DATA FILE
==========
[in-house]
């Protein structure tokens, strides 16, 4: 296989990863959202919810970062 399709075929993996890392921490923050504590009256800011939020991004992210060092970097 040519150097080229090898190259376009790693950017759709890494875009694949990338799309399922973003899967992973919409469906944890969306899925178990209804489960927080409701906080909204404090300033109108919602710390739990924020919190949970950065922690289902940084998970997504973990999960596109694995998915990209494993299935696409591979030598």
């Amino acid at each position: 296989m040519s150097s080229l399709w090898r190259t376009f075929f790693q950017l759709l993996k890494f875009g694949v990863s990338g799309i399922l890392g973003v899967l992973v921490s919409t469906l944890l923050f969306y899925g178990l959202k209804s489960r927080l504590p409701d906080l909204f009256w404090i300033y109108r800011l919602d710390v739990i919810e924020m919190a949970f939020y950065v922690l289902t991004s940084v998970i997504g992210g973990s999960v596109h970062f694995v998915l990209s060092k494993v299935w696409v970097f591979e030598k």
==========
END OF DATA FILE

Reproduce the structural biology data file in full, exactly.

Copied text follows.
[in-house]
């Protein structure tokens, strides 16, 4: 296989990863959202919810970062 399709075929993996890392921490923050504590009256800011939020991004992210060092970097 040519150097080229090898190259376009790693950017759709890494875009694949990338799309399922973003899967992973919409469906944890969306899925178990209804489960927080409701906080909204404090300033109108919602710390739990924020919190949970950065922690289902940084998970997504973990999960596109694995998915990209494993299935696409591979030598």
């Amino acid at each position: 296989m040519s150097s080229l399709w090898r190259t376009f075929f790693q950017l759709l993996k890494f875009g694949v990863s990338g799309i399922l890392g973003v899967l992973v921490s919409t469906l944890l923050f969306y899925g178990l959202k209804s489960r927080l504590p409701d906080l909204f009256w404090i300033y109108r800011l919602d710390v739990i919810e924020m919190a949970f939020y950065v922690l289902t991004s940084v998970i997504g992210g973990s999960v596109h970062f694995v998915l990209s060092k494993v299935w696409v970097f591979e030598k």